For Leon Kolankiewicz (’77 B.S. in forestry and wildlife), it was both the university’s historical academic excellence as well as the beauty of the surrounding southwest Appalachian landscape that drew him to Virginia Tech. “In particular, I took tremendous advantage of the proximity of the Jefferson National Forest, Appalachian Trail, New River, and rock climbing opportunities,” he explained. “Indeed, I met my first-ever girlfriend on a work hike sponsored by the Virginia Tech Outing Club on the Appalachian Trail. How romantic is that?”

As an environmental planner and prolific writer, Kolankiewicz has a passion for the beauty and majesty of nature in his professional life as well. His résumé highlights time spent with organizations such as the U.S. Fish and Wildlife Service, National Marine Fisheries Service, Alaska Department of Environmental Conservation, and Alaska Department of Fish and Game.

Currently an environmental planner for the Mangi Environmental Group in McLean, Va., Kolankiewicz still finds time to promote environmental sustainability in print. He authored the books “Where the Salmon Come to Die: An Autumn on Alaska’s Raincoat” and “Bright River, Dark Dreams: Tragedy on the Rio Plátano,” and recently contributed a chapter to “Life on the Brink: Environmentalists Confront Overpopulation.”

There wasn’t a specific eureka moment that led Kolankiewicz to his career field. Instead, it was a culmination of many experiences beginning in his youth and spanning across the years, including playing in the woods surrounding his childhood home in western Pennsylvania, watching the Northern Lights, jogging along the shoreline on a Honduran beach, and seeing smoke rise from a volcano in the Aleutian Islands. But for every amazing physical experience in nature, conservation literature, such as Rachel Carson’s “The Edge of the Sea,” compounded his passion.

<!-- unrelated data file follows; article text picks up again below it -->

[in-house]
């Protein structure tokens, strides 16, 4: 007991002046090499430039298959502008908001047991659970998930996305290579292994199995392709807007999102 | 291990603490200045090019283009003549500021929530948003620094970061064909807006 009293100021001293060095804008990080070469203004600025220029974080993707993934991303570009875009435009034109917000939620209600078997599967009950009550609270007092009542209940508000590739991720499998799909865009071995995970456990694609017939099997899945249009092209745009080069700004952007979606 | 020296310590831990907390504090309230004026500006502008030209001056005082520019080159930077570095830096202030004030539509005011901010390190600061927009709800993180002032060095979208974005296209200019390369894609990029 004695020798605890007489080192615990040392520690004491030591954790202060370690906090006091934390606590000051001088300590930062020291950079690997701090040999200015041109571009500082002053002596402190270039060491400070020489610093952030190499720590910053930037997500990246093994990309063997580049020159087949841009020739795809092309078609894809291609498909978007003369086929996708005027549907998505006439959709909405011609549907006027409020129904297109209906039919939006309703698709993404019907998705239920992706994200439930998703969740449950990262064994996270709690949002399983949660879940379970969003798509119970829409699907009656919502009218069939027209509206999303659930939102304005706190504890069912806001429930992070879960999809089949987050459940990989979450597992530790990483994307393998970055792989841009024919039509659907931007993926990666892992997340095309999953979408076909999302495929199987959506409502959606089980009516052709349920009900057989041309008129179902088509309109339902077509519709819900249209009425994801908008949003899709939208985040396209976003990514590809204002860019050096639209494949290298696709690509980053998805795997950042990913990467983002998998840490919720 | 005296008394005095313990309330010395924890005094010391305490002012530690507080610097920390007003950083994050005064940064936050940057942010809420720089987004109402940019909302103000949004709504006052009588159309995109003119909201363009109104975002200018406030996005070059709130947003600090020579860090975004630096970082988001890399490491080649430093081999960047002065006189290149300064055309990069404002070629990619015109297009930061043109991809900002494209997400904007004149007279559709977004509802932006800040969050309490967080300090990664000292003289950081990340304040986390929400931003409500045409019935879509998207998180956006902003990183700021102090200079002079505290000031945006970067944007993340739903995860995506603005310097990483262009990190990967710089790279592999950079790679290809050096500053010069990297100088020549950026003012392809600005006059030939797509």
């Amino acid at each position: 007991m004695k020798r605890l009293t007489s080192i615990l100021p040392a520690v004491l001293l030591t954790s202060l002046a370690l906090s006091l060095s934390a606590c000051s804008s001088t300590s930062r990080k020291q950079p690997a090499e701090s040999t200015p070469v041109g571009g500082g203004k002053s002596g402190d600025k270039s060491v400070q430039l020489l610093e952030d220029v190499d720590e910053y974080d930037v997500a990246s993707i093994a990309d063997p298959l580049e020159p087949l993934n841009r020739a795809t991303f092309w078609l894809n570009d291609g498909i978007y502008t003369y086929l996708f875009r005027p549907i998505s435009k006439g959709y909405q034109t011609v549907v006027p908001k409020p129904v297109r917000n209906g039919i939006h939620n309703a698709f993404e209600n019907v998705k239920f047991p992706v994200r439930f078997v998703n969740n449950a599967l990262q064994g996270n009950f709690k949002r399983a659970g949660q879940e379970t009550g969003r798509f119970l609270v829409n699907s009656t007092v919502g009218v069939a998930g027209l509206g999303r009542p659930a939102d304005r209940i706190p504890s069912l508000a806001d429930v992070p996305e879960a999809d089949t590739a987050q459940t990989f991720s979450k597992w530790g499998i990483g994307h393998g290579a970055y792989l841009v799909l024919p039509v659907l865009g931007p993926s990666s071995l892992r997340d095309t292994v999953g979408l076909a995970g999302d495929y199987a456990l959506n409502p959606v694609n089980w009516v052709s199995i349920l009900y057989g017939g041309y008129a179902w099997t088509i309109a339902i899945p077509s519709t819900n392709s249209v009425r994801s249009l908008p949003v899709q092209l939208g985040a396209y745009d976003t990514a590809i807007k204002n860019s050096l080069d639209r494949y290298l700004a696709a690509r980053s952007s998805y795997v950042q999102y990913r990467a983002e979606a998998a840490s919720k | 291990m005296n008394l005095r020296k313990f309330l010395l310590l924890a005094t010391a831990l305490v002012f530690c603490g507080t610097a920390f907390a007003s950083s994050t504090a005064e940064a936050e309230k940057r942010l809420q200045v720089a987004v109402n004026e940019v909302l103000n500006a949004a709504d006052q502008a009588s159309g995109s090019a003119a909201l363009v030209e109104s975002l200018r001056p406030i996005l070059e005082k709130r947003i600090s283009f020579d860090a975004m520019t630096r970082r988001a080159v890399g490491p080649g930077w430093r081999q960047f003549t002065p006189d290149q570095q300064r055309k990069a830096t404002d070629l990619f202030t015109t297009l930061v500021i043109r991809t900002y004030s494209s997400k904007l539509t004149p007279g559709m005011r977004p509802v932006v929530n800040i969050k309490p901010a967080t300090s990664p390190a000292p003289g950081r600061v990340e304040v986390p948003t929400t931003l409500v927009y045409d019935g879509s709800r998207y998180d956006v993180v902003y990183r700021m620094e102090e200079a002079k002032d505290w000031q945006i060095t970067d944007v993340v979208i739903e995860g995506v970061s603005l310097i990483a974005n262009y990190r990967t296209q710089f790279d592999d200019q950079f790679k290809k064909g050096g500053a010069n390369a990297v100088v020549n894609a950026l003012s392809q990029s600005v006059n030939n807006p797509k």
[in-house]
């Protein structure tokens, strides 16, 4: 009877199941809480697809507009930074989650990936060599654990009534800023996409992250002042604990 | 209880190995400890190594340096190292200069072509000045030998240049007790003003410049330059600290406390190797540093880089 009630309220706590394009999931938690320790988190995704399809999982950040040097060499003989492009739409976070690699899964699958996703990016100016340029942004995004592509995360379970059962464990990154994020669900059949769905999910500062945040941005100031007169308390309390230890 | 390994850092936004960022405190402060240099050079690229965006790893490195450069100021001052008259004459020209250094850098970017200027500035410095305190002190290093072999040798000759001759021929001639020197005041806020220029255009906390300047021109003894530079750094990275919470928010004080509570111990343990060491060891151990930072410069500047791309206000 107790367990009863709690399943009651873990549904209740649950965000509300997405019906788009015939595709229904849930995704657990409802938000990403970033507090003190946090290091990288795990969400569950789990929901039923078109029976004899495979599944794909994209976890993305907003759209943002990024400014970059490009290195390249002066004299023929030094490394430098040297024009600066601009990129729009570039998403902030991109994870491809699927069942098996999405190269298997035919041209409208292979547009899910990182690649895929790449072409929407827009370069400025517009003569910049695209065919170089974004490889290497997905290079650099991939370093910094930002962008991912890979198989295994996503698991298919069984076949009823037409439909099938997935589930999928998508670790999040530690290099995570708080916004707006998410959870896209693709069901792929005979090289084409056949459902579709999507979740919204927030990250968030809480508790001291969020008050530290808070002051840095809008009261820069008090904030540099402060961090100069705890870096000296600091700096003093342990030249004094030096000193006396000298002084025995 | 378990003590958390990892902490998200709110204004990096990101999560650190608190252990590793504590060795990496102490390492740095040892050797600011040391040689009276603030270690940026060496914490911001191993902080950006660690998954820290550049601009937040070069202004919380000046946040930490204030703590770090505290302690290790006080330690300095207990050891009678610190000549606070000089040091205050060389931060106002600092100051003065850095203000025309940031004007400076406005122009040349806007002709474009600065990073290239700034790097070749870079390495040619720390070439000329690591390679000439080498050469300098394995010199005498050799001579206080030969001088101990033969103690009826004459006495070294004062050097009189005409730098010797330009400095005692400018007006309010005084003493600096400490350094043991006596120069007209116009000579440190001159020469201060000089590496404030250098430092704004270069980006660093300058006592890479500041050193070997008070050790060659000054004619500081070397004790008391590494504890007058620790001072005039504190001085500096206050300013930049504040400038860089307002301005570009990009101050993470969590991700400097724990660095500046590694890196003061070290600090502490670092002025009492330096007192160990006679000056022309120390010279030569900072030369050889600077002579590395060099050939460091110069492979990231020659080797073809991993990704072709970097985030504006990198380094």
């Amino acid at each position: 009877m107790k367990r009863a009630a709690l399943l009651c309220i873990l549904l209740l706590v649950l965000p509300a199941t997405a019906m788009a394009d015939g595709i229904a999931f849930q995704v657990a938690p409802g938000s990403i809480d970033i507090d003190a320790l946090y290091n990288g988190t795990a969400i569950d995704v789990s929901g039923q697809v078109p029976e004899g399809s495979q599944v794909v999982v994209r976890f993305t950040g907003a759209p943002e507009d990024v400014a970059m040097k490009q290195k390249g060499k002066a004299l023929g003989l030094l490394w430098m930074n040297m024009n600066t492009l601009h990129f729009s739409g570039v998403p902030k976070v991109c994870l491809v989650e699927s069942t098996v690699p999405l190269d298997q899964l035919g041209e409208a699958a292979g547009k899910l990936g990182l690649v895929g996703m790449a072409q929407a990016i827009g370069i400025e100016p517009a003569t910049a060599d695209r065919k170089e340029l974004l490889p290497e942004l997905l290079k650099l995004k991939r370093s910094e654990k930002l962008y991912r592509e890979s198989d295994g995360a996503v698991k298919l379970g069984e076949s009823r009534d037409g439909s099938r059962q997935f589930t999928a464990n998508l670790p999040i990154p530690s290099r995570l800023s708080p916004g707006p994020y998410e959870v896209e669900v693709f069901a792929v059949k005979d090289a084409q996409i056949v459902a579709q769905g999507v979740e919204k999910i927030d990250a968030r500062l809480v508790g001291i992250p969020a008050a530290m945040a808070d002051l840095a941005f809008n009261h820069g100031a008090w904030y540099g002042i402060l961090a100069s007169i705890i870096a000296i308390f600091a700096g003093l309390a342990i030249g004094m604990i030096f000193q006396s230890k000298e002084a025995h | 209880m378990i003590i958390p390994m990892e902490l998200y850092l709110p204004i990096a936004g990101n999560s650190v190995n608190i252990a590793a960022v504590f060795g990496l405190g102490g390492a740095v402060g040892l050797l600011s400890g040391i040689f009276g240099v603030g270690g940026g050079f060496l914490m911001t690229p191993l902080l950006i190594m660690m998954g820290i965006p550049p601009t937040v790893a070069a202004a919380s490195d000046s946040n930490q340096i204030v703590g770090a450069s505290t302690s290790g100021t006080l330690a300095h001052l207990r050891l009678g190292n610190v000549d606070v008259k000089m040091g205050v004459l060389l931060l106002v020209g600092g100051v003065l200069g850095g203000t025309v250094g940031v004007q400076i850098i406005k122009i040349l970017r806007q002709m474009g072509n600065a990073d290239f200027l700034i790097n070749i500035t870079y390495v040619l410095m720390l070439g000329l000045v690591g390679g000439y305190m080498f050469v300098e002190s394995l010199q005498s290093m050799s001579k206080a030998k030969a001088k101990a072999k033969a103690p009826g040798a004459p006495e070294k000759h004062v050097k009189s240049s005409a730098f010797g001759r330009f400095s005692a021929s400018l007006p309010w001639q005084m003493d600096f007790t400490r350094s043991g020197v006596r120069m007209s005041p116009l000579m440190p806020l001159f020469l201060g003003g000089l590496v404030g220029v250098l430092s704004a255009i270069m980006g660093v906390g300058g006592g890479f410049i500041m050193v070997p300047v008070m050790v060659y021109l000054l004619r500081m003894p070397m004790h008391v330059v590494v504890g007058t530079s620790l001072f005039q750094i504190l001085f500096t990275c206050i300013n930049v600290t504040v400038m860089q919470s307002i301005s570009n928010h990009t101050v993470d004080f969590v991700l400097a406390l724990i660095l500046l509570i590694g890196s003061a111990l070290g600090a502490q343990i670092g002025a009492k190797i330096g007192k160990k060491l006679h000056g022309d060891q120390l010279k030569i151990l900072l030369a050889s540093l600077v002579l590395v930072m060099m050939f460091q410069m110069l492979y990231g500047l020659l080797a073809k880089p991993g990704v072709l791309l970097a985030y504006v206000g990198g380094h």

“All of these moments filled me with awe and gratitude and gave me a sense of purpose to dedicate my personal and professional life to doing my small part on behalf of preserving life on Earth — human and non-human alike,” he said.

Kolankiewicz continues to fuel his passion for writing. He blogs for the advocacy group Californians for Population Stabilization, exploring a wide variety of topics such as peak oil, coal mining, climate change, agriculture, wilderness, and the history of the environmental movement in America. At Mangi, he prepares environmental impact statements for the likes of NASA (post-space shuttle operations at the Kennedy Space Center), the U.S. Army Corps of Engineers (a proposed uranium mine in the Cibola National Forest of western New Mexico), and the North Texas Municipal Water District (a proposed water supply dam and reservoir).

“Embrace lifelong learning; it doesn’t stop with the receipt of your diploma,” Kolankiewicz advises alumni and students alike. “To quote a dear old friend of mine, the late wildlife biologist Fran Uhler of the U.S. Fish and Wildlife Service, ‘With a little curiosity there is never a dull moment.’”